The clean-out tee is a T-shaped section of pipe that signals change from horizontal to vertical and allows easy access for cleaning. The tee is usually behind the stove but may be outside the home in some instances. If inside the house, spread a sheet over the floor under the interior portion of the stove. Remove the clean tee's cover.
Separate the pipe
Remove two pipe sections behind your stove if your pellet stove doesn't have a clean-out tee. You can either use a screwdriver to remove two pieces that are screwed together or cut through any sealant on pieces that friction fit together instead.
Prepare your area
Lightly dampen a blanket or sheet and drape it over the end of your vent pipe. You can also loop it over the open end of the tee and adjacent horizontal pipe. Set a bucket underneath the pipe and arrange the sheet so that any stray ash or creosote gets knocked into the bucket. Doing so will keep the interior of your home clean and safe.
Cleaning the pipes
Start cleaning the vent pipe from the outside opening, using either a three or four-inch plastic or flexible steel-bristled brush. You can lengthen these brushes as necessary with rods.
Alternately, you can attach ropes to your brushes and lower them down the pipes, one at a time, to the bottom of the open vent in the house. Have a second additional helper grab the rope and work the brush back and forth.
Use a swirling motion as you clean down the pipe and a reverse swirl motion as you clean back up the pipe. Doing so will ensure complete coverage cleaning. Repeat until you see a noticeable decrease in ash. Shine a flashlight down the interior to double-check your cleaning before wrapping up.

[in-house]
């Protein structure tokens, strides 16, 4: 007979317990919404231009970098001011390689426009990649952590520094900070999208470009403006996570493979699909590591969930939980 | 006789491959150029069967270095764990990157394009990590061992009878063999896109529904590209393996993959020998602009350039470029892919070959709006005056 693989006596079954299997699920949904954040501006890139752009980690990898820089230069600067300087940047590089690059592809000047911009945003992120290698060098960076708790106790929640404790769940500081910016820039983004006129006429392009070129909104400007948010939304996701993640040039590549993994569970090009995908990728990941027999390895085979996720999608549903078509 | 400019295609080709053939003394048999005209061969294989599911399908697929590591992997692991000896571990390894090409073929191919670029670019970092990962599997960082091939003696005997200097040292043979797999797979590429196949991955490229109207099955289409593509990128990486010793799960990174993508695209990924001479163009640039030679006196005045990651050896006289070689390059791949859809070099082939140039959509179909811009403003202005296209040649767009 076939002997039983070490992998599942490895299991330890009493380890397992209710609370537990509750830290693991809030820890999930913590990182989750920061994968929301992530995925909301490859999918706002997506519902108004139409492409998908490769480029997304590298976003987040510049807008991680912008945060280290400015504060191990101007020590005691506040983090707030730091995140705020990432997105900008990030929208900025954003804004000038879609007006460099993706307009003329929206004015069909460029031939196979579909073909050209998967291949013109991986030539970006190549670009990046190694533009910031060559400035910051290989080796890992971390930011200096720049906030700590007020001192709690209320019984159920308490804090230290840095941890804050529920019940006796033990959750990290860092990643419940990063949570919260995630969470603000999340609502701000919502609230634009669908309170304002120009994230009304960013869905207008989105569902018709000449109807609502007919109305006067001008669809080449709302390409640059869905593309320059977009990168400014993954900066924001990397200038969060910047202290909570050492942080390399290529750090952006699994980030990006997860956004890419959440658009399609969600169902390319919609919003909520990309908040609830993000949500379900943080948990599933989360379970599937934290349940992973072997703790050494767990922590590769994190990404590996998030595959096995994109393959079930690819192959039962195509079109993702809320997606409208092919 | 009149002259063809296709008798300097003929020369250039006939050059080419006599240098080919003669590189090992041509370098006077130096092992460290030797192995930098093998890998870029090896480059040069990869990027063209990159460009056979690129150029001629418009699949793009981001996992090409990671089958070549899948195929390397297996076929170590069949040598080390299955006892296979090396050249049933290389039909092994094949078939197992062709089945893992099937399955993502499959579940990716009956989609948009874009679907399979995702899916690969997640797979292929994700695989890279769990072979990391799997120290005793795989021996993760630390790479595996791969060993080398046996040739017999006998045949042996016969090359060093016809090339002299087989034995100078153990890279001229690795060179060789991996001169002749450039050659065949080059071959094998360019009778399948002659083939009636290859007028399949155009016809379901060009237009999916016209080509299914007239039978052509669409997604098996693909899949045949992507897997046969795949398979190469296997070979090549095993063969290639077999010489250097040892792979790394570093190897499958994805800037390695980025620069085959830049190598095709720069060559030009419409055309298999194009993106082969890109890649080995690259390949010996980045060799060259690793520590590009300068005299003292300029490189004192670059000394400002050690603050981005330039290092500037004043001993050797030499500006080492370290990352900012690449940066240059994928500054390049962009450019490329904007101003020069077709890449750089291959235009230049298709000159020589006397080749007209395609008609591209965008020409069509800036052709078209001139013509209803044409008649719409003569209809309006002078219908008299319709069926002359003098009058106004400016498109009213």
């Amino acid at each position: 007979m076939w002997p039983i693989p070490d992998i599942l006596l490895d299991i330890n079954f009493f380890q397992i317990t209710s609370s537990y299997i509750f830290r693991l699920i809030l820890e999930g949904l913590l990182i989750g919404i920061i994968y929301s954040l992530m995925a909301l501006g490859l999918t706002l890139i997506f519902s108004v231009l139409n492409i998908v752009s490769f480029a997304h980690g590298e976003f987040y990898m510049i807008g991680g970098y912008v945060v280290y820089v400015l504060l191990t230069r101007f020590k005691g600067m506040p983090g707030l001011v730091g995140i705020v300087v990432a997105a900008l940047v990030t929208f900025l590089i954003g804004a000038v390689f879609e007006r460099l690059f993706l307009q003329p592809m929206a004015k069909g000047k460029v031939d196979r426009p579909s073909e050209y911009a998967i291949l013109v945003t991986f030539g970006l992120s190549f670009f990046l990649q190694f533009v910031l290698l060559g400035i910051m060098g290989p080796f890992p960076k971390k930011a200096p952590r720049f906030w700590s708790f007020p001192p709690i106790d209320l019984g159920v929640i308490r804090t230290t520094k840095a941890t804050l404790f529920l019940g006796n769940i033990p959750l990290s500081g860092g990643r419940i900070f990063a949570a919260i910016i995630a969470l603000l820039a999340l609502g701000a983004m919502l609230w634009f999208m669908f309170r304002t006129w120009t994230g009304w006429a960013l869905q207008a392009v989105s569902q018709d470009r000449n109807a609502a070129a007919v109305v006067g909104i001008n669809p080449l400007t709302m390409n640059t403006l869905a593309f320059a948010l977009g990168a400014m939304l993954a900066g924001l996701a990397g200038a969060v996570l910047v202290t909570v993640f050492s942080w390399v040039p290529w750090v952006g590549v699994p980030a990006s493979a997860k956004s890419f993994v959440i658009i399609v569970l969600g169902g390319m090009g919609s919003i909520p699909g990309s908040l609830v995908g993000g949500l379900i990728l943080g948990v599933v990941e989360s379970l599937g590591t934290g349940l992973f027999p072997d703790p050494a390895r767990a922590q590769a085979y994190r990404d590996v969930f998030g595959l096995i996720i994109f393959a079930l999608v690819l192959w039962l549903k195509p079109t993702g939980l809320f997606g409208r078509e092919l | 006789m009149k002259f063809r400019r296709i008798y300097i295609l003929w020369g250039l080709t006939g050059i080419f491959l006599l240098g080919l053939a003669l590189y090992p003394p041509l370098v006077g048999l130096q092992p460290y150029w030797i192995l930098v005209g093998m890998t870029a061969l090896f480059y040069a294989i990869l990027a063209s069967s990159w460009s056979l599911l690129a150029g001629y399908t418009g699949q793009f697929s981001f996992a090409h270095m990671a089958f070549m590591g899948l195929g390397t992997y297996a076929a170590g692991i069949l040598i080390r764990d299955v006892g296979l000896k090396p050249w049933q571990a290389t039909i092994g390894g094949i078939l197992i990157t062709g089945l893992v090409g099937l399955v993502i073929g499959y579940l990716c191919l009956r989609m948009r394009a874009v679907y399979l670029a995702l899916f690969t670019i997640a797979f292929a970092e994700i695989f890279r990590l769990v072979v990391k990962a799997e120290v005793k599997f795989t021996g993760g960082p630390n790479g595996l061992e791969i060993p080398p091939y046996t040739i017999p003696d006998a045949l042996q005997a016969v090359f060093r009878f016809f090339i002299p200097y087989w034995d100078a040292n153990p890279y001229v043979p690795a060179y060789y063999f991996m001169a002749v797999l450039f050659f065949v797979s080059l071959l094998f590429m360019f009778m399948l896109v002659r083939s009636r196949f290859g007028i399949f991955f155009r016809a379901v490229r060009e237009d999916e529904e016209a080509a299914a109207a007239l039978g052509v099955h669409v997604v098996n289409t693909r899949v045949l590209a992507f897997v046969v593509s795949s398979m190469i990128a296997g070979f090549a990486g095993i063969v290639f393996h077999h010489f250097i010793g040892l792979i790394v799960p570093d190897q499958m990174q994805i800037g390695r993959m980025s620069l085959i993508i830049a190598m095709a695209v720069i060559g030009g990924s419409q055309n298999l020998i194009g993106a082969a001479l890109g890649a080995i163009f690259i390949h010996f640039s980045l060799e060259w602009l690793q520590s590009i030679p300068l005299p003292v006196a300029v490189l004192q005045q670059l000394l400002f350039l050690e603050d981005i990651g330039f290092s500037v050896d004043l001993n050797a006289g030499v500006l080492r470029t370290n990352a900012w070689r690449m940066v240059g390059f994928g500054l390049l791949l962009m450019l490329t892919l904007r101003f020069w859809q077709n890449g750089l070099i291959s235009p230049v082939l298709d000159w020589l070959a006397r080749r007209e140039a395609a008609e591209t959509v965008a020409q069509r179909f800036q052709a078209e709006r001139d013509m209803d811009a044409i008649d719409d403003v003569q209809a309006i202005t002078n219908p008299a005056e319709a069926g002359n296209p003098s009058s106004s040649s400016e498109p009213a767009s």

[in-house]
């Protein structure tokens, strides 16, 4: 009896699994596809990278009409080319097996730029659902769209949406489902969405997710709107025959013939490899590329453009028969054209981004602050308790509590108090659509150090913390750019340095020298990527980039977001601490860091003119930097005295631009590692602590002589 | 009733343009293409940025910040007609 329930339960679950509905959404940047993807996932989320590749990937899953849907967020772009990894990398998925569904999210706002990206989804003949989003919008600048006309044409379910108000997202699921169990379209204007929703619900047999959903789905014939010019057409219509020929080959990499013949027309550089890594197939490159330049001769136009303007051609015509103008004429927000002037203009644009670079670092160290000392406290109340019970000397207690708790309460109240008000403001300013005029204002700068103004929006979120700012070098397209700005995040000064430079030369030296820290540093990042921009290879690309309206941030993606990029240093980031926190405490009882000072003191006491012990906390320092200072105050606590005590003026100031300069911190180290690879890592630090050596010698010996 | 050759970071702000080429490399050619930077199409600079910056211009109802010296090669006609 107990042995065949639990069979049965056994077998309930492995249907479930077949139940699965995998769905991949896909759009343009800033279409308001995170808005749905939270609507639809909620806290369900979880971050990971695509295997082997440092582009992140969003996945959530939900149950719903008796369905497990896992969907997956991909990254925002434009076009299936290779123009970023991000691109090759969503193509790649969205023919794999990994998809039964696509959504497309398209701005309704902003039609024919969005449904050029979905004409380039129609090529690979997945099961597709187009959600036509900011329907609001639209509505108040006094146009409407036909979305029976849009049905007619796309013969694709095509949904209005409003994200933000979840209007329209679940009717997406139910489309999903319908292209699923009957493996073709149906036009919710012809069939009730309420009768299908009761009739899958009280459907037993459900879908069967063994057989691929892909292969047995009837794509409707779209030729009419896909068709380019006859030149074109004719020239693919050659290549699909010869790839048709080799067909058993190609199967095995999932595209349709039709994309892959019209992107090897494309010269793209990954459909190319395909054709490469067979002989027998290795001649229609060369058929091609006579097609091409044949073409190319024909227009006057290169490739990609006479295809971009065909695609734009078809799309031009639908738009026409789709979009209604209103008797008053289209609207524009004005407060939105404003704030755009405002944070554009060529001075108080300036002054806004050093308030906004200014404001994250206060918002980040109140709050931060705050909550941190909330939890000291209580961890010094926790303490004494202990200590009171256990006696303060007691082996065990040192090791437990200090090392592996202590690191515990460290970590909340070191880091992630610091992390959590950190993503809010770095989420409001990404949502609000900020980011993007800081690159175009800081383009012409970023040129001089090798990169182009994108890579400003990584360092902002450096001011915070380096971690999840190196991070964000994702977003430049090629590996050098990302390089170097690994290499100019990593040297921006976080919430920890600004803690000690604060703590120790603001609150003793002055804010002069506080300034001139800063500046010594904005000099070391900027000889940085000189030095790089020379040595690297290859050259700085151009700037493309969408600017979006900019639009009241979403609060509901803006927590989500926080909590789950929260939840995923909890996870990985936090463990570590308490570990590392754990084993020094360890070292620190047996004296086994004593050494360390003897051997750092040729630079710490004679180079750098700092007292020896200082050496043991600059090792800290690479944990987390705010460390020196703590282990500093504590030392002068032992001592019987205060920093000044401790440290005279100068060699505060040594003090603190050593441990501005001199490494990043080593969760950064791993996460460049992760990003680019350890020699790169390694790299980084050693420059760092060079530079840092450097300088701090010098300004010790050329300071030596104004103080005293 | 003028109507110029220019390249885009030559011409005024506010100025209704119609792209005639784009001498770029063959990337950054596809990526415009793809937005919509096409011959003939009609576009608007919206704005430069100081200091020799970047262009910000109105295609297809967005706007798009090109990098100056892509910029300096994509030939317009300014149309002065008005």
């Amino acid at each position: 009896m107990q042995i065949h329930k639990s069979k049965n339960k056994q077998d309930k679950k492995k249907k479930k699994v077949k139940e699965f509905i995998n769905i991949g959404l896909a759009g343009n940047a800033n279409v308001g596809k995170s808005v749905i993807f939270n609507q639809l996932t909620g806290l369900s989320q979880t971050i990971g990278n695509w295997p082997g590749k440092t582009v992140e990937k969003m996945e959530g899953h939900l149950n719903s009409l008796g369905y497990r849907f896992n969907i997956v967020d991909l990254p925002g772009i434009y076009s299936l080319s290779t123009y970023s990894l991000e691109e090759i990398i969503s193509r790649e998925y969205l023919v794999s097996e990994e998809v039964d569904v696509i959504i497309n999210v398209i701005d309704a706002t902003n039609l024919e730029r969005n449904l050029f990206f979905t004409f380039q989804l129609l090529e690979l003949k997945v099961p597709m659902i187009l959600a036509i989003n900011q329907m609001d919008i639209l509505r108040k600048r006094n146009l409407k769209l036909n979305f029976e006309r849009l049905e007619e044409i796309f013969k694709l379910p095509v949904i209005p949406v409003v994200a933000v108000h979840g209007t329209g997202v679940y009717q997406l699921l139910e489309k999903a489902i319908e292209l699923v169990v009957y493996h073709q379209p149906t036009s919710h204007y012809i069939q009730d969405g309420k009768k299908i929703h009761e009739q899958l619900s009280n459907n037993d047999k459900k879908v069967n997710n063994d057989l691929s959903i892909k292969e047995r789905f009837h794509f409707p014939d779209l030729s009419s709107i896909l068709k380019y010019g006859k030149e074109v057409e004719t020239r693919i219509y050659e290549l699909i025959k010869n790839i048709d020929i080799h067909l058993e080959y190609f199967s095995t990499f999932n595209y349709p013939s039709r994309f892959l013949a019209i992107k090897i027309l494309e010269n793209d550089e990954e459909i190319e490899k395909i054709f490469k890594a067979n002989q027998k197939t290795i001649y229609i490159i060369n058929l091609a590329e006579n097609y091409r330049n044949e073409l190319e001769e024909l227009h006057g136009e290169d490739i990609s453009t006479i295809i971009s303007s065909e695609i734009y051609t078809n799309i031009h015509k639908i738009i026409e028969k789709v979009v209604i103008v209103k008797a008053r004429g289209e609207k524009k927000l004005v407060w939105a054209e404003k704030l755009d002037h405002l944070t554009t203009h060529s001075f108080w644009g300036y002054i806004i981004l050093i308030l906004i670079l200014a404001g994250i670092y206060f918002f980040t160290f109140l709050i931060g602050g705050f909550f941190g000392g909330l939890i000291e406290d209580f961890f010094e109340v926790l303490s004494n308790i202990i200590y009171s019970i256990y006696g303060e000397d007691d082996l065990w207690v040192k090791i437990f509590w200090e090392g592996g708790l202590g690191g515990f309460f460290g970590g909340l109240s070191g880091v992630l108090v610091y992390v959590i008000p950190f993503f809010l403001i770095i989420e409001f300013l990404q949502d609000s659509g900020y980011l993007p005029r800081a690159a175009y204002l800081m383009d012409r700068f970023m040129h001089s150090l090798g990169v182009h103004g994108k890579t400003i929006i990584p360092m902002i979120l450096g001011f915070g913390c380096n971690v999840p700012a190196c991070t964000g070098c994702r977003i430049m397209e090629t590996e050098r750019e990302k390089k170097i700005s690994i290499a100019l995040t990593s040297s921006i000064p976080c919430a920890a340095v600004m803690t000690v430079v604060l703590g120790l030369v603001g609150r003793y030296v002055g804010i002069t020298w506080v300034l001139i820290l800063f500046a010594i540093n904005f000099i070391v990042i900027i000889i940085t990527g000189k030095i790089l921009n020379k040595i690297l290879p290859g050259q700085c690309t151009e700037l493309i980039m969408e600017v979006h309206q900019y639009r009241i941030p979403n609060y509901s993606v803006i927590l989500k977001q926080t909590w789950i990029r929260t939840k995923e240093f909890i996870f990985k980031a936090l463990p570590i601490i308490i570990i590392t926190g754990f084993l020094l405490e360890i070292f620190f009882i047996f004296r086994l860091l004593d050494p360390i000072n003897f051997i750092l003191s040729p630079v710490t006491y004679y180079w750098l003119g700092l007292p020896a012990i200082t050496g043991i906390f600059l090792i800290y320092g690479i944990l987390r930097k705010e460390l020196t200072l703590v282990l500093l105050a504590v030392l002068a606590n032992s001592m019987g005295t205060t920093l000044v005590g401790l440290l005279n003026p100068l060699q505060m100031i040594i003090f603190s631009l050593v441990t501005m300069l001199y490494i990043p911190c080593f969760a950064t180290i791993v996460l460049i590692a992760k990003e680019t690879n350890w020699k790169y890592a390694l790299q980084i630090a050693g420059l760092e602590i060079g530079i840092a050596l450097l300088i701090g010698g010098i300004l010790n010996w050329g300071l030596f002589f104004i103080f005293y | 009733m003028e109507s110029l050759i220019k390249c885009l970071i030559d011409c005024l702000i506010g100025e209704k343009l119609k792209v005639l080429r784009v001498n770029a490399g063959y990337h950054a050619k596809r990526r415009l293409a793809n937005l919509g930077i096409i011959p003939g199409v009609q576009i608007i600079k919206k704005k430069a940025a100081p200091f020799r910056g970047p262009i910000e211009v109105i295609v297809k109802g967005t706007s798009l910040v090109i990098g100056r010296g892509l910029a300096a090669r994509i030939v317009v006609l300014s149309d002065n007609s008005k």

Replace the chimney cap and any screening once you are finished brushing. Wait around 15 minutes before proceeding if you did the job yourself to allow the creosote and ash to settle on the other end of the fly pipe fully.
Unwrap the clean-out tee opening, gathering the sheet as you work to contain as much of the ash and creosote as you can. Sweep out the end of the pipe to get the last of the debris.
Recap the tee, or rejoin the pipes depending, and cover with a high-temperature silicone sealant designed for the purpose. Some final minor cleanup, and you've finished the pipe cleaning process.
We've included a helpful video including good pipe cleaning for you here down below to help visualize the process.
Read now on HVACSeer.com: 'Do pellet stoves get hot to the touch?'
What Happens if you Don't Clean a Pellet Stove?
We know that's a fairly involved process that might leave you wondering if the whole thing is essential. What would happen, for example, if you didn't go through the effort? Taking the time to clean out the pipes of your pellet stove will save you time and money in the long run, and we can break down why.